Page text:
Simon Lee-Price hails from Liverpool and lives and writes in the UK. His short stories and non-fiction have appeared in numerous literary journals, including Prole, Prose and Poetry, Interpreter’s House, The Caribbean Writer, and in several horror and speculative fiction anthologies. He tweets from time to time: @SimonLeePrice.
A Writer’s Work is Never Done
By Simon Lee-Price
Is incompleteness an inevitable property of a work of art? I ask this question because numerous writers, poets and filmmakers have claimed, echoing Paul Valéry, that works of art are ‘never completed’ but only ever ‘abandoned’ (abandonné).[i] Valéry’s choice of the word abandoned is significant. It hints at something approximating betrayal: that artists are obligated to complete their work no matter if they are destined to fail. Iris Murdoch, taking a moral stance on the task of literature, contends that ‘almost every work of art is a failure’, although she does point out that some types of failure are more worthy of our concern than others.[ii]
For Valéry, a completed work is the product of an ‘accident’ (something not proper to the work itself) wherein the infinite process of creation slows to an untimely halt. He lists several types of accidents: ‘weariness, satisfaction, the need to deliver, or death.’ These accidents are not all equivalent morally speaking. Artists are relatively powerless to avert their own deaths, but we can attribute weariness to a lack of resolution, and satisfaction to a lack of discernment; surrendering to the ‘need to deliver’ is the sin of placing worldly interests before commitment to art.
If we believe the testimonies of artists, that the creative process inflicts such mental and physical suffering, then the temptation to abandon their work is quite understandable. George Orwell famously described writing a book as ‘a horrible, exhausting struggle, like a long bout of some painful illness.’[iii] Kafka, too, struggled to summon the energy and will to keep writing; two of his most lauded works, The Trial and The Castle, were never completed. Kafka’s journal entries from January 1915 depict a fatigued, self-castigating author, plagued by headaches and insomnia. Having just abandoned two short stories, he felt incapable of the sustained concentration necessary for (the aptly titled) The Trial.[iv]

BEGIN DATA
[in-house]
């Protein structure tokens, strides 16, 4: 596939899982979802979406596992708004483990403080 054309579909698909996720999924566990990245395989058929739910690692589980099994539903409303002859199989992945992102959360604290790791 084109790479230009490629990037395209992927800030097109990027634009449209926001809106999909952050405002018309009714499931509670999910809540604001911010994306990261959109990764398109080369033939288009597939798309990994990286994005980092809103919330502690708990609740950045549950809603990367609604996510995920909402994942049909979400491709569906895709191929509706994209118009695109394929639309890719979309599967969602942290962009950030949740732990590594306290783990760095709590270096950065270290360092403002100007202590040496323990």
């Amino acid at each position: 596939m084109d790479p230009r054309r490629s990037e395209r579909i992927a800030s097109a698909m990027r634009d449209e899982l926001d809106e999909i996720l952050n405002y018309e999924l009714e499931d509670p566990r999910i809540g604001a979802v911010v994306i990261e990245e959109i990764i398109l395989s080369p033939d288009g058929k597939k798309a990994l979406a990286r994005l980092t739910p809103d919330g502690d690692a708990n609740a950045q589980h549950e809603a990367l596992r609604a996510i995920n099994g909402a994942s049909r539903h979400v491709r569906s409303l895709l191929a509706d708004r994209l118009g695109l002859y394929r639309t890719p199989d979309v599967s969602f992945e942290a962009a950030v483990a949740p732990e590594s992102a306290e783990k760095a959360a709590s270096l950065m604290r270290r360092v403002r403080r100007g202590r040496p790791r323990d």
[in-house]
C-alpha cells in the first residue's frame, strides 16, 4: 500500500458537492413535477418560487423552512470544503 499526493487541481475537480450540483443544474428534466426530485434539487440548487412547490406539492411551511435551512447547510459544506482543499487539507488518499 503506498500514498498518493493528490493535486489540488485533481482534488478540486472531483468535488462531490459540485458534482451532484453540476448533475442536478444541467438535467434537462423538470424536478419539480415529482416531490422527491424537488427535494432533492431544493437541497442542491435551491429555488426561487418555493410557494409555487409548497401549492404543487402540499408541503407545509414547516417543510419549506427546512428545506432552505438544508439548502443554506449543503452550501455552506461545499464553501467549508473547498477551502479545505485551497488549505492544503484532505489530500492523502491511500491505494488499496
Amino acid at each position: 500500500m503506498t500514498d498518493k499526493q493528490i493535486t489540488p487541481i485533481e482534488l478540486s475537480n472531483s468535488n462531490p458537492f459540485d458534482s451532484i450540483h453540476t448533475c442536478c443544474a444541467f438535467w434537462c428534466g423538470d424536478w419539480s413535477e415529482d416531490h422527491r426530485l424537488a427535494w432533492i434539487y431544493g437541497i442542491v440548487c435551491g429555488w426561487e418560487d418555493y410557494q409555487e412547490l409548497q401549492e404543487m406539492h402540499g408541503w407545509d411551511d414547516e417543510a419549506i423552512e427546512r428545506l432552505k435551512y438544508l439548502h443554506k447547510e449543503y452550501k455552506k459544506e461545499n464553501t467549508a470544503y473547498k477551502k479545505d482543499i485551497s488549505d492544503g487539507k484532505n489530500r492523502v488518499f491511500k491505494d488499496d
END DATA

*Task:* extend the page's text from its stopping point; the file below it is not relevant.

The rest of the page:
In the latter stages of that novel, Joseph K. grasps that he alone must assume the full burden of his legal defence, or else be found guilty of the unspecified crime for which he stands accused. K. takes on the aspect of an artist as he contemplates writing his court plea. Not only is he confronted by mounting pressure and fear of failure, but also the exorbitant demands of his work:
If he could find no time for it in his office, which seemed very probable, then he must draft it in his lodgings by night. And if his nights were not enough, then he must ask for furlough. Anything but stop halfway. . . . No doubt it was a task that meant almost interminable labor. One did not need to have a timid and fearful nature to believe the completion of this plea was a sheer impossibility.[v]
Kafka battled all his writing-life against weariness; for William Faulkner, satisfaction is the principal adversary writers must slay. Using a phrase that is repeated so frequently it could be called hackneyed, he is said to have advised: ‘Kill your darlings.’[vi] Satisfaction thus becomes the spur to dissatisfaction, as writers are encouraged to seek out and eradicate the very elements in their work they most cherish: a delightful turn of phrase, an idolised figure of speech.
Valéry is absolute in his refusal of satisfaction so that he can scarcely bring himself to begin a work let alone complete one. There is, he says, ‘room for improvement in everything that comes from the first attempt’ and ‘the spontaneous, even excellent, even seductive’, never seems to be sufficient. Valéry has a darling: it is the endless work of composing.